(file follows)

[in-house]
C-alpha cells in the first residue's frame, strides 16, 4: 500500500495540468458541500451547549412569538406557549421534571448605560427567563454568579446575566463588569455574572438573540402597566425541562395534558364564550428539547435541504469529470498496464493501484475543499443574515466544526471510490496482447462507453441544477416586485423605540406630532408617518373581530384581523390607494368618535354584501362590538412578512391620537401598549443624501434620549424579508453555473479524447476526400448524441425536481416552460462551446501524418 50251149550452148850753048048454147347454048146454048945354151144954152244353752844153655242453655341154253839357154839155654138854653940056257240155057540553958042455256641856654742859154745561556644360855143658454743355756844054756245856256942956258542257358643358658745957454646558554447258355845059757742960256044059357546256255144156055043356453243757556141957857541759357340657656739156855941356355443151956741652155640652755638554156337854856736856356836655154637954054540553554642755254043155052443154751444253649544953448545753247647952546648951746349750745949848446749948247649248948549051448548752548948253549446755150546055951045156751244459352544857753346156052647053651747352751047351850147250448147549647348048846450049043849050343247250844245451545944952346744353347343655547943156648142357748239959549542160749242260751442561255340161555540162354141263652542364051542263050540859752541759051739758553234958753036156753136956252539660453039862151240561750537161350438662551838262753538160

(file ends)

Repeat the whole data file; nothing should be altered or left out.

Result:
[in-house]
C-alpha cells in the first residue's frame, strides 16, 4: 500500500495540468458541500451547549412569538406557549421534571448605560427567563454568579446575566463588569455574572438573540402597566425541562395534558364564550428539547435541504469529470498496464493501484475543499443574515466544526471510490496482447462507453441544477416586485423605540406630532408617518373581530384581523390607494368618535354584501362590538412578512391620537401598549443624501434620549424579508453555473479524447476526400448524441425536481416552460462551446501524418 50251149550452148850753048048454147347454048146454048945354151144954152244353752844153655242453655341154253839357154839155654138854653940056257240155057540553958042455256641856654742859154745561556644360855143658454743355756844054756245856256942956258542257358643358658745957454646558554447258355845059757742960256044059357546256255144156055043356453243757556141957857541759357340657656739156855941356355443151956741652155640652755638554156337854856736856356836655154637954054540553554642755254043155052443154751444253649544953448545753247647952546648951746349750745949848446749948247649248948549051448548752548948253549446755150546055951045156751244459352544857753346156052647053651747352751047351850147250448147549647348048846450049043849050343247250844245451545944952346744353347343655547943156648142357748239959549542160749242260751442561255340161555540162354141263652542364051542263050540859752541759051739758553234958753036156753136956252539660453039862151240561750537161350438662551838262753538160